There appear not to have been any other significant large houses in the Lambeth are during the Tudor period.

The modern London Borough of Lambeth is in the same general area as Tudor-era Lambeth and incorporates such familiar neighborhoods as Brixton, Vauxhall, and Clapham. Modern local sites include Waterloo and Vauxhall Train Stations, the London Eye, and The Oval cricket ground.

See volumes 23 and 26 of Survey of London, edited by F.H.W. Shepperd (1956).

Foose said...

I understood that Lambeth was notorious, along with Southwark, for being the location of the "stews" (brothels) -- granddam Norfolk's house probably fit in well! I read that the Bishop of Winchester actually drew a lot of income from these establishments, so the prostitutes were known as "Winchester geese."

Marilyn R said...

Winchester House, the London palace of the Bishops of Winchester, was in nearby Southwark; it is true that the bishops were the stewholders’ landlords. In Tudor times the Bear Pit and theatres, including the Globe, were also in this area.

The Howard accounts reveal that in 1461 John Howard, later the first Howard Duke of Norfolk, lent money to his cash-strapped cousin John Mowbray, the then Duke of Norfolk, so he could indulge in his pastimes of watching bear dancing (baiting?), gambling and visits to the stews. I think the young duke’s preferred home at this time would have been Norfolk Inn, his mansion on the north bank at Broken Wharf, near where the Millennium Bridge is now, and only a few minutes away from the attractions of Southwark by boat.

The following is from: 'Southwark: Winchester House and Barclay's Brewery', Old and New London: Volume 6 (1878) URL: http://www.british-history.ac.uk/report.aspx?compid=45264

‘The antiquary Pennant..... insinuates that the Bishops of Winchester and Rochester, and the Abbots of St. Augustine's, Canterbury, Lewes, Hyde, Waverley, and Battle, had their town residences here on account of their adjoining the Bordello or "Stews" on the Bankside. These "stews" comprised nearly twenty houses along the river-side, and were licensed under certain regulations confirmed by Act of Parliament. The houses... were ... a collection of public brothels leased from the Bishops of Winchester.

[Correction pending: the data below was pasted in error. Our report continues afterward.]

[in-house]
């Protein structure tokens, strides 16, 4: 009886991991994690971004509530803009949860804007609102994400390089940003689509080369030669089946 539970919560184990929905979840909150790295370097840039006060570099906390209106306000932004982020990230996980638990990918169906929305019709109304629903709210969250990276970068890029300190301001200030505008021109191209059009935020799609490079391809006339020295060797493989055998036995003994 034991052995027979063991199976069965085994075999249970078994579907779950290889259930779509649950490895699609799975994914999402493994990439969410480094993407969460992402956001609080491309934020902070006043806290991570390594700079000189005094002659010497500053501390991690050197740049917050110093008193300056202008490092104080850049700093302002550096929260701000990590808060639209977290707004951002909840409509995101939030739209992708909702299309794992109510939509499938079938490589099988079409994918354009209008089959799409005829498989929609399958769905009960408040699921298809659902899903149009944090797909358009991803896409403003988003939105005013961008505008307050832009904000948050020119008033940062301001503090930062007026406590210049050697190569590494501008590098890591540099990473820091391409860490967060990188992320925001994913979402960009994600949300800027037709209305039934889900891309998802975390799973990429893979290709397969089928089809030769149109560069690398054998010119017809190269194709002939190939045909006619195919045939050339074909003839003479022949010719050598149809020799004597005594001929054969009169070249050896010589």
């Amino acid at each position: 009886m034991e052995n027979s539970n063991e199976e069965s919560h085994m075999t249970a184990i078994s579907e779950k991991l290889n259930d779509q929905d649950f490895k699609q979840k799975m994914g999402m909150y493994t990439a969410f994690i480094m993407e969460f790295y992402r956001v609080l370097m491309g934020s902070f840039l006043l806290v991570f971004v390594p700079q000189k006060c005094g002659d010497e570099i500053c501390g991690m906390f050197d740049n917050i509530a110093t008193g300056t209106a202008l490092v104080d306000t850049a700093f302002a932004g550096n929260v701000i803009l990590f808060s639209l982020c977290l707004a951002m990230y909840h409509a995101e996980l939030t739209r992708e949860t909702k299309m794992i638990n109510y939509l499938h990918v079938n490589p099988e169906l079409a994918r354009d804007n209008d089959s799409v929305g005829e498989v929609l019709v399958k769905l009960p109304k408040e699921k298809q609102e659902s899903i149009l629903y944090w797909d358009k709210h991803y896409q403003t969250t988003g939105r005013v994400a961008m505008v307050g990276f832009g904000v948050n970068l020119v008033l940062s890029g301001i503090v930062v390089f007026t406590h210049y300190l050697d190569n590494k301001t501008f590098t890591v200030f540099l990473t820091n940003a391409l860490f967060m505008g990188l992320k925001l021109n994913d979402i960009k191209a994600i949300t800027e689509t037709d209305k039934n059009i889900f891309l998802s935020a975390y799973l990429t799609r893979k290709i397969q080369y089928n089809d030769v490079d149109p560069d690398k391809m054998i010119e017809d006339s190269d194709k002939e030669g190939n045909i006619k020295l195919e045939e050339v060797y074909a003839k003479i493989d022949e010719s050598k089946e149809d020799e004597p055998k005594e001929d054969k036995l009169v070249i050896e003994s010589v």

One of the houses, says Pennant, but he gives no authority for the statement, bore the sign of the "Cardinal's Hat." Cardinal Cap Alley is, however, to be found in the neighbourhood. In Holland Street, at the end of Bankside, near Blackfriars Bridge, was another notorious "stew" frequented by King James I and his court.‘
(Cardinal Cap Alley is still there; the first Blackfriars Bridge was not built until 1769.)

Tudorrose said...

Lambeth is the principal residence of a Duchess/Duke.The full name for the historic place is Lambeth palace which is situated in London.
The Duchess of norfolk did reside here with her husband the Duke of Norfolk.Agnes Tilney nee Howard being The Duchess and Thomas Howard being the Duke.Along with catherine Tylney Agnes daughter from a previous courtship and Thomas Howards son Henry Howard and daughter Mary Howard from a previous courtship.Along with catherine Howard the Duke's neice along with other members including Catherines music teacher Henry Mannox and catherines lover Francis Dereham and Derehams friend Edward Waldgrave.
This that being Lambeth palace would be the howards last place of stay until they moved to Hampton court.
Before hand the Duchess lived in Horsham house with the household.
Horsham which is in sussex is also a main place of stay for a Duke/Duchess.

Marilyn R said...

Lambeth is the name of the whole district. Lambeth Palace itself was, and still is, the London residence of the Archbishop of Canterbury, while Norfolk House was one of the homes of the Dukes of Norfolk. Lambeth Palace and Norfolk House were not one and the same.